BEER approach gives a good opportunity to see the contributions of economic fundamentals into the dynamics of the REER trend (Figure 2). For the recent period, the appreciation of the equilibrium REER is mainly driven by the fast NFA growth. The tighter fiscal policy of recent years restrained inflation and, respectively, the appreciation of the REER. The negative contribution of the relative productivity is gradually declining after the structural shock of 2014. The positive dynamics in commodity terms of trade in recent years have led to a shift in the equilibrium REER towards appreciation, although not to a large extent.

Figure 1. BEER estimates of REER trend and area covered by estimated trends


 Figure 2. Average contributions of fundamentals into changes of REER trend


 Conclusions and policy implications

The presented estimates of the equilibrium REER indicate that even taking into account the model uncertainty during 2019, the real exchange rate was somewhat overvalued (Figure 1). However, the REER gap closed in the second half of 2020. Also noteworthy is the fact that the obtained results identify two more periods of significant overvaluation of REER. The first is during 2008 (boom in commodity markets, which opened large terms of trade gap) and the second between 2011 and 2013 (the period of fixed nominal exchange rate regime). Interestingly, after the periods of overvaluation of REER, there were quite rapid exchange rate adjustments. Thus, in 2009-2010 it was connected with the Great Recession, and in 2014-2015 with the economic crisis in Ukraine caused by the annexation of Crimea by Russia and military conflict in the eastern part of the country. Besides identification of misalignments periods, the analysis distinctively shows that after 2015, when the inflation targeting regime was introduced in Ukraine the volatility of REER around the trend has reduced significantly.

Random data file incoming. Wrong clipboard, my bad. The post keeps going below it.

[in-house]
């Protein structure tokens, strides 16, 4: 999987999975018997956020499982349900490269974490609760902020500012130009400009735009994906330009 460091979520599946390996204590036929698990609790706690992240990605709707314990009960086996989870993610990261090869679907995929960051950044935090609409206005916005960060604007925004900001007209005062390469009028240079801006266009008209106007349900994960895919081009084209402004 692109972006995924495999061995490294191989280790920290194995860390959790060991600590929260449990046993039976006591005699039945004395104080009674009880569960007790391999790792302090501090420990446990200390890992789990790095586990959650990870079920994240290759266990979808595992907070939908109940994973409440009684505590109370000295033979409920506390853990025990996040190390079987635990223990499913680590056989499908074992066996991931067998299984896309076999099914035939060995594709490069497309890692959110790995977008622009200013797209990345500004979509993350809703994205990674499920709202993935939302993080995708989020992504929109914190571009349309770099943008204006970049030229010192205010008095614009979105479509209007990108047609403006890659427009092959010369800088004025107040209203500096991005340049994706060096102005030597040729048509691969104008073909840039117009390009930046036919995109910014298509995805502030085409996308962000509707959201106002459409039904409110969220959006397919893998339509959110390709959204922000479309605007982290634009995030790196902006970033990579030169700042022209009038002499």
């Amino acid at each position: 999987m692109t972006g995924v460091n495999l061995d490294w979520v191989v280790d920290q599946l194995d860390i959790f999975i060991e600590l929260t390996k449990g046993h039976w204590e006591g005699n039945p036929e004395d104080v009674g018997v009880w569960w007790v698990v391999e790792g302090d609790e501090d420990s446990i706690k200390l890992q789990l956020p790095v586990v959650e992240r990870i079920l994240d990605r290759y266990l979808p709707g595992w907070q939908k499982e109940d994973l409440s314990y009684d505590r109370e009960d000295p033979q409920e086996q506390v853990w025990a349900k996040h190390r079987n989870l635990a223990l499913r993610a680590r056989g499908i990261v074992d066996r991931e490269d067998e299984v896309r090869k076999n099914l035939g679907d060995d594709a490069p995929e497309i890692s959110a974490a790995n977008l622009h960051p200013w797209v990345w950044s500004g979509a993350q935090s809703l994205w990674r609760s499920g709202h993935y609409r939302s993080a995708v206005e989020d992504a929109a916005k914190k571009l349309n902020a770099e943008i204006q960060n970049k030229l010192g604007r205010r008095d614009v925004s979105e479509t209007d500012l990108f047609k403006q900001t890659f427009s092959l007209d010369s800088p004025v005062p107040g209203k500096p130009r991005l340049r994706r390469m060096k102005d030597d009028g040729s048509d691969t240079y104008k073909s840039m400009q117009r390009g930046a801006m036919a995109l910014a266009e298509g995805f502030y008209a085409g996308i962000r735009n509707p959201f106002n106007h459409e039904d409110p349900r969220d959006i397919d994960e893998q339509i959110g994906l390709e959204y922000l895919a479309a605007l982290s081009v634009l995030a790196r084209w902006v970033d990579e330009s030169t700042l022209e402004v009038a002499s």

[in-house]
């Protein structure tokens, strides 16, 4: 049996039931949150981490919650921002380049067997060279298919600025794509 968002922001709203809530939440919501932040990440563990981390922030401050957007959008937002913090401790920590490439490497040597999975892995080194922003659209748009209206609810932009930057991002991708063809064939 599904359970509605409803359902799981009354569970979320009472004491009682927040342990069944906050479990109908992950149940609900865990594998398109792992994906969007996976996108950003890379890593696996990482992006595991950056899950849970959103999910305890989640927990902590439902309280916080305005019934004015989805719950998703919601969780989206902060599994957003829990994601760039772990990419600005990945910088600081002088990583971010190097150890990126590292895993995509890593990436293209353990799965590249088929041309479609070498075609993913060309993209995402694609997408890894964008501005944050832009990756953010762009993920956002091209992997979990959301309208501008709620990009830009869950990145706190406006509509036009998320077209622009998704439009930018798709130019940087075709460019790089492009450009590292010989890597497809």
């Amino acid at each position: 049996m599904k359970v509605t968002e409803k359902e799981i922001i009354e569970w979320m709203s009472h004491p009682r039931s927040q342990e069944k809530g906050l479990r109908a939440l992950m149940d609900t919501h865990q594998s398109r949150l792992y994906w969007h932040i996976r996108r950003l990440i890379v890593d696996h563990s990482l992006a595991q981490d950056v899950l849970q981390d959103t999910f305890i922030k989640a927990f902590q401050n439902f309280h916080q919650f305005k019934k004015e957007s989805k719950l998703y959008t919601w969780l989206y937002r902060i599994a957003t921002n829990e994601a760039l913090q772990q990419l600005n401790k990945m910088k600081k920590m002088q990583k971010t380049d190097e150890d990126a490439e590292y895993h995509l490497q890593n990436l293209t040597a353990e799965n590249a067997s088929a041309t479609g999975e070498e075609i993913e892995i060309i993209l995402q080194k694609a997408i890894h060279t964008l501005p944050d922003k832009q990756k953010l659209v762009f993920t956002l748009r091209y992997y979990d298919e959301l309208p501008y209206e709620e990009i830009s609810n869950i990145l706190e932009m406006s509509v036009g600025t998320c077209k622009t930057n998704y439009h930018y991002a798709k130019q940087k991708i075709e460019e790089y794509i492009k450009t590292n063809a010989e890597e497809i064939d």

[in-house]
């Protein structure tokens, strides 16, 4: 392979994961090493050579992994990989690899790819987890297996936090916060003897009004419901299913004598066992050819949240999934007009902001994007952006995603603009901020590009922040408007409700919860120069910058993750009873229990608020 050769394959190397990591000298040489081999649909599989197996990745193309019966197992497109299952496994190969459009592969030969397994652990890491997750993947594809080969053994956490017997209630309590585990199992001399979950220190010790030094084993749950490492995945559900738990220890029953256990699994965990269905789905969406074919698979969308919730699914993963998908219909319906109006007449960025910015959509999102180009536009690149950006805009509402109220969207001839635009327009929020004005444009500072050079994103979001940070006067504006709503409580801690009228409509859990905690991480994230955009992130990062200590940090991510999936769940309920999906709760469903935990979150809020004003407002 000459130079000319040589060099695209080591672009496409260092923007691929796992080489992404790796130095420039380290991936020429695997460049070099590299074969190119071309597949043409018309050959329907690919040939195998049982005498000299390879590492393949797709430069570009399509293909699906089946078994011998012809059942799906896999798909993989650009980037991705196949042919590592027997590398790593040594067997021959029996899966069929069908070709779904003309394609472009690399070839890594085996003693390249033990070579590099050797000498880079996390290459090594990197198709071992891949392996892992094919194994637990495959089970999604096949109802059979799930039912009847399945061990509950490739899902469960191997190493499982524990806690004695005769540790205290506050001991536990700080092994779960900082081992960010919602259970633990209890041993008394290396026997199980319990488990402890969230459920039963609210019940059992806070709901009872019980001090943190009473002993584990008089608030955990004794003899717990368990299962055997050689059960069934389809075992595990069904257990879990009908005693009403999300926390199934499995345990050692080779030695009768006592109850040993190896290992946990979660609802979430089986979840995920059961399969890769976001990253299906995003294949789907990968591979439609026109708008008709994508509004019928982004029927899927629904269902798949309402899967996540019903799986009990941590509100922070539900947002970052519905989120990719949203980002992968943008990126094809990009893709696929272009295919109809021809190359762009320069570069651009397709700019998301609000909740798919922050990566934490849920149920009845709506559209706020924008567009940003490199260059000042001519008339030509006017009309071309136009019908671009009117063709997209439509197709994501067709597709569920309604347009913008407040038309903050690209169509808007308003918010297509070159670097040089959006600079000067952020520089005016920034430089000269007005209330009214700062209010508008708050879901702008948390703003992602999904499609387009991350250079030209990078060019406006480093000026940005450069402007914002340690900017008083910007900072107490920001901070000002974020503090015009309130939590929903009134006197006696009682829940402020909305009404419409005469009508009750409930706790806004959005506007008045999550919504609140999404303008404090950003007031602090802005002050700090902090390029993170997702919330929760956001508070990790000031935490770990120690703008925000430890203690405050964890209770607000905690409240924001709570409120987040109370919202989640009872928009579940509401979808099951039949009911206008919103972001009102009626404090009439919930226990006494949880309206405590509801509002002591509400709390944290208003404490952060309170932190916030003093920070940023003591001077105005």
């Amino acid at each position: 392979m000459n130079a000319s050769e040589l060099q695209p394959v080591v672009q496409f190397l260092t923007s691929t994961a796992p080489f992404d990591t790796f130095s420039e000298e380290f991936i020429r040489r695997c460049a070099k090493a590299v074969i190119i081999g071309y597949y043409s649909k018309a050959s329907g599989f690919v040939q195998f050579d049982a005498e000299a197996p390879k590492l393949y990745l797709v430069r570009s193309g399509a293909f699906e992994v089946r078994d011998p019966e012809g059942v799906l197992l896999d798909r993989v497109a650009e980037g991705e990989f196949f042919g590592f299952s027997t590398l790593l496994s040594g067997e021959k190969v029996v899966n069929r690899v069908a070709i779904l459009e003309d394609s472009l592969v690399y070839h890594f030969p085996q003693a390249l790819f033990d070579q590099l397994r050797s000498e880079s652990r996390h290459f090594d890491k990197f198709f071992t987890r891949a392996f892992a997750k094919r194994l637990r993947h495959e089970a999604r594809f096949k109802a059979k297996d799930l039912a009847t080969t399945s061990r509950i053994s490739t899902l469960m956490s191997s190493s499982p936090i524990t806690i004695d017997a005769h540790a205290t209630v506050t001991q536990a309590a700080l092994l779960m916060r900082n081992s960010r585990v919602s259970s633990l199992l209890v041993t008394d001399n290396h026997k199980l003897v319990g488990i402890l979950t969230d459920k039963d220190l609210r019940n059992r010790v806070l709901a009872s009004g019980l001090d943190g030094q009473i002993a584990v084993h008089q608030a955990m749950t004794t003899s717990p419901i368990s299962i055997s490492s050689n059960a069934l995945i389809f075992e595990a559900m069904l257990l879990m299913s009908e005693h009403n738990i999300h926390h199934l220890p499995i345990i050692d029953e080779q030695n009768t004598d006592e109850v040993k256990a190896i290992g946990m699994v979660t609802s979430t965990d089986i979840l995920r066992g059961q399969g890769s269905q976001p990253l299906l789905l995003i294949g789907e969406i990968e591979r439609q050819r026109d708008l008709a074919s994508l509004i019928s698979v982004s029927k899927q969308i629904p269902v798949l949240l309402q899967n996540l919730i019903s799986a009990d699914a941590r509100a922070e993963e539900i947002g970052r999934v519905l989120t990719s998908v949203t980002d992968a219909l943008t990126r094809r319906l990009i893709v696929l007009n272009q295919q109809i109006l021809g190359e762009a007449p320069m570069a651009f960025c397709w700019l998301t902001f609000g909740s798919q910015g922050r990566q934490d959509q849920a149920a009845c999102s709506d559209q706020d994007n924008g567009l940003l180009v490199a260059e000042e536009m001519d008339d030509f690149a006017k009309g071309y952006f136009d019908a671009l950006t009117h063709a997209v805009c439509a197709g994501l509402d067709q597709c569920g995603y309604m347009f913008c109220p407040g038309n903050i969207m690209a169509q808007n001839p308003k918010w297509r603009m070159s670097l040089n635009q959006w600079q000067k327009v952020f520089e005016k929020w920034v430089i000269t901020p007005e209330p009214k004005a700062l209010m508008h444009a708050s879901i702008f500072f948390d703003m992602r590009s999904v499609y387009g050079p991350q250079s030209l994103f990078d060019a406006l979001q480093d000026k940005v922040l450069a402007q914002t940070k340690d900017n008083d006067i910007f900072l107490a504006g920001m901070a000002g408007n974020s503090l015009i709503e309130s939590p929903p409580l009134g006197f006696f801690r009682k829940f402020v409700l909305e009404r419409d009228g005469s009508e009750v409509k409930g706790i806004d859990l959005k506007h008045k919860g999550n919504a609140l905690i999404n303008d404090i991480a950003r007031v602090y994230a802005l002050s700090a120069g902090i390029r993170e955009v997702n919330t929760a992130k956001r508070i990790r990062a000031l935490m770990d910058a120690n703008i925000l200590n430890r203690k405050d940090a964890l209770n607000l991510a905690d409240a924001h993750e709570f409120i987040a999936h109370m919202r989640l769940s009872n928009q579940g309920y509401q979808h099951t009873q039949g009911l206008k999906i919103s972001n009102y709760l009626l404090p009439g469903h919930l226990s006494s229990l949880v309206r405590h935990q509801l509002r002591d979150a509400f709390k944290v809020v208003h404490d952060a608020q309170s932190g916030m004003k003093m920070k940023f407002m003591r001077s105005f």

Monetary policy cannot deal with the forces driving the REER trend as they are exogenously given to the economy or depend on the policies of other authorities. However, REER misalignments estimated by BEER or another approach tell a lot about the tightness of monetary conditions, prospects of inflation developments, GDP growth, and nominal exchange rate movements. Preventing large and persistent REER misalignments helps to avoid negative processes in an economy, mentioned above. The exchange rate regime and monetary policy instruments, interest rate first, can be helpful in this by affecting inflation and nominal exchange rate changes.


Bussière M., Lopez C., Tille C. (2014). Do Real Exchange Rate Appreciations Matter for Growth? Kiel Working Papers 1922, Kiel Institute for the World Economy.

Comunale M. (2017). Dutch Disease, Real Effective Exchange Rate Misalignments and Their Effect on GDP Growth in the EU. Journal of International Money and Finance, Vol. 73, Part B, May 2017, pp. 350 – 370.

Clark P. B., MacDonald R. (1998). Exchange rates and economic fundamentals: A methodological comparison of BEERs and FEERs. IMF Working Paper, No. 67.

Clark P. B., MacDonald R. (2004). Filtering the BEER: A permanent and transitory decomposition. Global Finance Journal, Vol. 15(1), pp. 29-56.

Stein J. L. (1994). The natural real exchange rate of the US dollar relative to the G-7 countries, in J Williamson, ed., Estimating Equilibrium Exchange Rates, Institute for International Economics, Washinton, DC.

Williamson J. (1994). Estimates of FEERS. In J Williamson, ed., Estimating Equilibrium Exchange Rates, Institute for International Economics, Washinton, DC.

Vdovychenko A. (2021). Empirical estimation of REER trend for Ukraine. IHEID Working Papers 06-2021, Economics Section, The Graduate Institute of International Studies


[1] The bars in Figure 2 sum up to the first differences of the mean of estimated REER trends (black line on Figure 1).